Cotton Gauze fabric for baby wrap
You don’t want anything too stretchy – no cotton jersey, or what you think of as t-shirt material. While this will make an awesome DIY Moby, it’s too stretchy to be safe in a back carry.
And be sure your fabric is not too thin. Think of your bedsheet – normal, not flannel. Go fondle it some to get a feel for the fabric. Got it? You need something thicker. While you can feasibly use something like it, it will dig and sag and hurt and cut off baby’s circulation. A lot of mamas try to use a thin muslin or quilter’s cotton. The only case in which thin fabric works well is in a kanga carry*.
So you want something of at least medium-thickness: in the fabric trade, they call that “bottom weight“. It should have a bit of diagonal stretch. If held up, some light should pass through the weave; however, in most cases, you shouldn’t be able to see through it easily – your fabric ought to be semi-loosely woven, but not sheer.
Many mamas use is a loosely woven, cotton fabric usually sold undyed and unbleached, with what wrappers call “nubs” and “slubs” – thicker threads throughout the weave that are not considered flaws. It’s often sold quilted and unquilted varieties – you want the unquilted stuff – and sometimes in 45 inch widths. Since a woven wrap usually requires a 30 inch width, accounting for shrinkage, you need at least 72 inches of width for two wraps. Many mamas choose to dye their osnaberg. If you go that route, check out the safe dyeing thread on The Babywearer.com forums (you’ll need to register) for tutorials and advice. Osnaberg, like linen, is a notorious shrinker – buy extra. Many mamas have bought 7 yards and ended up with a generous size 6 (about 4.6-5 yards).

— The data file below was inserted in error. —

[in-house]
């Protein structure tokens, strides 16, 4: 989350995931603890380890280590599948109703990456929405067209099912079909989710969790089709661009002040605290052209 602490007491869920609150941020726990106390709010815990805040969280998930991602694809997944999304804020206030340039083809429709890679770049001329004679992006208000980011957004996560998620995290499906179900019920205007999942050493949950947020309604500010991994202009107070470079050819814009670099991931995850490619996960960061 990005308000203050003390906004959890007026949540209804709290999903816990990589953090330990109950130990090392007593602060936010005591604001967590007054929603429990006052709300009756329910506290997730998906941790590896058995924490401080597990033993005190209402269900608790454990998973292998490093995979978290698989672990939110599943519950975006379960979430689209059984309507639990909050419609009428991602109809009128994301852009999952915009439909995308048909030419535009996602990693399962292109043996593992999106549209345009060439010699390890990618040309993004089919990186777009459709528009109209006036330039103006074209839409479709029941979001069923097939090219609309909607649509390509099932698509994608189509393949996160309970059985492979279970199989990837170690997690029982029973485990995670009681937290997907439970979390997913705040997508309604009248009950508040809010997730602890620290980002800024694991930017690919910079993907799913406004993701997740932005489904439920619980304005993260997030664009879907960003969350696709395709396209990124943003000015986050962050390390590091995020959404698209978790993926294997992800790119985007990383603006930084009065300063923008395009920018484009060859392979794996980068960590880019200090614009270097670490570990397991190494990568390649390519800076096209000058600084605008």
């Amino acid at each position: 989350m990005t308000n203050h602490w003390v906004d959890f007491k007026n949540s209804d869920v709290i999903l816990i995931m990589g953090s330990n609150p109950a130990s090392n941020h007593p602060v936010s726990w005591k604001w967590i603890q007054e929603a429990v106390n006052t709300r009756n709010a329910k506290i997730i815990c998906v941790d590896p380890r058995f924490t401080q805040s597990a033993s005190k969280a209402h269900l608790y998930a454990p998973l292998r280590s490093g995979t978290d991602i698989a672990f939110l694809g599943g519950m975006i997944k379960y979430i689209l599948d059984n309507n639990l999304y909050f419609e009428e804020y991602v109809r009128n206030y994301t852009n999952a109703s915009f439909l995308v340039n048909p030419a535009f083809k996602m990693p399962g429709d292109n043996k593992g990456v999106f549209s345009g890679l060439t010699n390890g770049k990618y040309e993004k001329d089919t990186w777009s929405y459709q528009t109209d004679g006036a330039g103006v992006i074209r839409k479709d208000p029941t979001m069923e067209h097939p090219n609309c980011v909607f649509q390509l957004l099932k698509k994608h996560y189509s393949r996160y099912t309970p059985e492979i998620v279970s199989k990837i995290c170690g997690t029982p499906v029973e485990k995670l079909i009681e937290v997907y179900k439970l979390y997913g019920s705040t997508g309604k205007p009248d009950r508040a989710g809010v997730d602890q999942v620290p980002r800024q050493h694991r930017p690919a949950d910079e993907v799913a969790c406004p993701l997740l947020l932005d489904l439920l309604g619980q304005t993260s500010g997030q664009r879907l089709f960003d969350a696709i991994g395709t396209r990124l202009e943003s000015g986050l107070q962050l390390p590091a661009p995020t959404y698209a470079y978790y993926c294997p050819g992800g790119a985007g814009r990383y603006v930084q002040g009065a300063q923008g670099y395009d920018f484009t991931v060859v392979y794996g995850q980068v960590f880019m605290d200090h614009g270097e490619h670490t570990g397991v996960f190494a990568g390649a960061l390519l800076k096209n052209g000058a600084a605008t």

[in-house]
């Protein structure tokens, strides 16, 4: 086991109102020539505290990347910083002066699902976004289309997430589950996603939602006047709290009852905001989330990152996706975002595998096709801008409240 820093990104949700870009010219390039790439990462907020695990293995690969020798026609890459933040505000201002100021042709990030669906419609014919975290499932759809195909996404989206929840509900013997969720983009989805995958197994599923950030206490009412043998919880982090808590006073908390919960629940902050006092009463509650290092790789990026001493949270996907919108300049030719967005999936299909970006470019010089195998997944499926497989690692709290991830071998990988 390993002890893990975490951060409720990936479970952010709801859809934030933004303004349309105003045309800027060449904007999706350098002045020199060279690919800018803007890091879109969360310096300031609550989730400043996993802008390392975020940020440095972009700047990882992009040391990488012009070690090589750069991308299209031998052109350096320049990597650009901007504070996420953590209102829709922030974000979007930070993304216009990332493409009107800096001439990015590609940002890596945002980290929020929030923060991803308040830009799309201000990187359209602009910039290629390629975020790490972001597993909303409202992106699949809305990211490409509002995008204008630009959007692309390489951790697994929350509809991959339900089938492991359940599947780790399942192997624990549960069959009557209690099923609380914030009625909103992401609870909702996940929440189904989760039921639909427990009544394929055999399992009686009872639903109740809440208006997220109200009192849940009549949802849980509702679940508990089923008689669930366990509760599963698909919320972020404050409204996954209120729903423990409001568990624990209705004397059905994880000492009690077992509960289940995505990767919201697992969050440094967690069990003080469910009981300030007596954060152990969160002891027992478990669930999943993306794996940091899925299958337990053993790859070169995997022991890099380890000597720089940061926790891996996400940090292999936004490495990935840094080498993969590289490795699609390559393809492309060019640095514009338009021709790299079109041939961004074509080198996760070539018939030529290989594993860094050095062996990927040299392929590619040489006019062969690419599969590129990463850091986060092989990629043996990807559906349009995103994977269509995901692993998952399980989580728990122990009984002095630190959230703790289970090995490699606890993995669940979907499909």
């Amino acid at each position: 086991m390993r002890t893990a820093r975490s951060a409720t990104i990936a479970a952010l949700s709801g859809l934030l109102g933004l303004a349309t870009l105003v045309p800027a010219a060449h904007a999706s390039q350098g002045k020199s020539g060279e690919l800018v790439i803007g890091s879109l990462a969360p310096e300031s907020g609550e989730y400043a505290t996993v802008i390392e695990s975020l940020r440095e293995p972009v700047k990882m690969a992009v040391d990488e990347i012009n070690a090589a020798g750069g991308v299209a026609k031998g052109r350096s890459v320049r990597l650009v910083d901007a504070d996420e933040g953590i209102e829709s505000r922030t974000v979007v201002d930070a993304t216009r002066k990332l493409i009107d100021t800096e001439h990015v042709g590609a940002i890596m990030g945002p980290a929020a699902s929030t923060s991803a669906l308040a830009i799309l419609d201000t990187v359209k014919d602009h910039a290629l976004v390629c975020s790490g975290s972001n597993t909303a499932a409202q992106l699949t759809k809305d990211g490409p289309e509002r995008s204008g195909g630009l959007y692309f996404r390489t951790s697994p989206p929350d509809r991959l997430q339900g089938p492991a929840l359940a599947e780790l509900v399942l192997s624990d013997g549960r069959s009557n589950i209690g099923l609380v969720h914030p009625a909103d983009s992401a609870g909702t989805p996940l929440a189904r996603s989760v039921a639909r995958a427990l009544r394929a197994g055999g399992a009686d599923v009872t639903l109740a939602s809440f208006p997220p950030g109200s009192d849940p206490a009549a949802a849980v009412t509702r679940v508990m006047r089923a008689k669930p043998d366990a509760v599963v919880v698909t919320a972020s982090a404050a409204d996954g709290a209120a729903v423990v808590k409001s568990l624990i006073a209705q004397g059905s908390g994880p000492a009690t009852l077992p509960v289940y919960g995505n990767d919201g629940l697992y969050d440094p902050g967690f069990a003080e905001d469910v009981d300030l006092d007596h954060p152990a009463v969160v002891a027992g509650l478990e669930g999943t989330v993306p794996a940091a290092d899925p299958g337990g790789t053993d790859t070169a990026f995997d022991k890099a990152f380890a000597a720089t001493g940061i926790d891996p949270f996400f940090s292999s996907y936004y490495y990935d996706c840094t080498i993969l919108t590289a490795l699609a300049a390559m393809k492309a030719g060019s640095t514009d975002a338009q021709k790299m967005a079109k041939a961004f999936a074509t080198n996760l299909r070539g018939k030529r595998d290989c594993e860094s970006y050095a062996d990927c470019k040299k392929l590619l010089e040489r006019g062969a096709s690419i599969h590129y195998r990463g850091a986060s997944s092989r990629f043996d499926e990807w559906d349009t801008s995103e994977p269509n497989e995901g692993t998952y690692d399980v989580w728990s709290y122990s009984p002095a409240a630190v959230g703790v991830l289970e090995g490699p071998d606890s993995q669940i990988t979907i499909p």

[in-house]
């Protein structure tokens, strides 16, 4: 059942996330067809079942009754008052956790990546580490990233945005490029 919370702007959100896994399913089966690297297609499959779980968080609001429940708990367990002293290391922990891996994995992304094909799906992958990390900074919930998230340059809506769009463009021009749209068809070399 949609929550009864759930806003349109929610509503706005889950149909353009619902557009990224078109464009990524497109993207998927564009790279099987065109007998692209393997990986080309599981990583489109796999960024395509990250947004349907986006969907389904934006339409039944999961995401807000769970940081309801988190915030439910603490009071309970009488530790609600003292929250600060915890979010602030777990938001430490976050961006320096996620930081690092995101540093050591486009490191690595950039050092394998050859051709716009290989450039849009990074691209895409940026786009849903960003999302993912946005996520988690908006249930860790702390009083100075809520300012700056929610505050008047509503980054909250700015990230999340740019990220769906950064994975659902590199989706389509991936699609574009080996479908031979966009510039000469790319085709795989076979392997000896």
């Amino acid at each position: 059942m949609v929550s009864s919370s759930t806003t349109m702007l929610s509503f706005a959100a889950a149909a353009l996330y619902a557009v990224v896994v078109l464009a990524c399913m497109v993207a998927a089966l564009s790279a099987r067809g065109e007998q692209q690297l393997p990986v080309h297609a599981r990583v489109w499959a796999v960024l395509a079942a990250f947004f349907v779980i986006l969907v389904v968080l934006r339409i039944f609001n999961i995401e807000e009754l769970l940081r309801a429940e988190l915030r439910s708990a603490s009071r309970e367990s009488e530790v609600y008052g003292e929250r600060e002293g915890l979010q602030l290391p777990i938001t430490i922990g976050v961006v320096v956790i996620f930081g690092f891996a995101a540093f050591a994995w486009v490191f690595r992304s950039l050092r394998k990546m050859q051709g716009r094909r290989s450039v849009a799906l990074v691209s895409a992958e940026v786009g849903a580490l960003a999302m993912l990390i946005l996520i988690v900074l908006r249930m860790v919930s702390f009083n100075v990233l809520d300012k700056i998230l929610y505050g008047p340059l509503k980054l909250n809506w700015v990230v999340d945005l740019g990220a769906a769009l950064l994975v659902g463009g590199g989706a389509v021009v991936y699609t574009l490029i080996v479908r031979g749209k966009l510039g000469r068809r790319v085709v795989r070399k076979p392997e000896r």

Other kinds of fabric to look for include thicker jacquard and damask, both terms for patterned weaves that don’t have a wrong side (as opposed to printed patterns, in which one side of the cloth is white or solid-colored). I often find great examples of these in the upholstery and home decor fabric sections, but you’ll need to double-check that your fabric isn’t a poly-blend, and that it’s not too thick. If it feels too heavy to mold over your shoulders, keep looking.
Many wrappers adore bottom-weight linen, which, with the advent of Oscha and Wrap Nap Fairy’s 100% linens, is about as close to a purpose-woven as you can DIY (unless you go buy the exact same cloth as Heartiness’s machine-woven ethno from this dude on etsy). Linen makes a solid wrap without much bounce; it’ll stay where you put it, so wrap carefully. Many mamas love it for older kids and hot weather. I have my own 100% linen DIY. It breathes well, but it calls for slow and precise wrapping. If you buy linen, though, be warned: it shrinks a lot, so snag plenty of extra – up to 2 yards above your intended length.
Cotton gauze is another popular DIY choice, used for many WAHM wraps (babyette and lil peepers keepers, both etsy sellers, made their names with gauze) and Bali Breeze purpose-wovens. Gauze is lightweight. It’s cheap. And it works well for little babies in hot weather. It requires super-careful wrapping to avoid pressure points, however, and digs in your shoulders after baby passes somewhere around twenty pounds. I learned to wrap with thin gauze, and I found it a marvelous teacher – because it’s quite unforgiving of sloppy wrapping. A mama who’s just starting will be far more comfortable in something cushier, unless she’s super careful.
Basically, you need to grope a lot of cloth. Pull it. Stretch it. Pet it. Remember, this stuff wraps around you and your baby – you need to love it! If it’s not perfect, move on. Many new wrappers turn to DIYs because of a condition I call “Didymos Sticker Shock”. But if you buy two DIYs that don’t work, you’re 50 to 75 bucks in the hole, without a wrap, when you could have dropped another 25 dollars for a used Didy that would hold resale value (though quality DIYs do sell on the facebook swaps). I did this in the beginning. I wish I had saved the money and just bought a damned purpose-woven.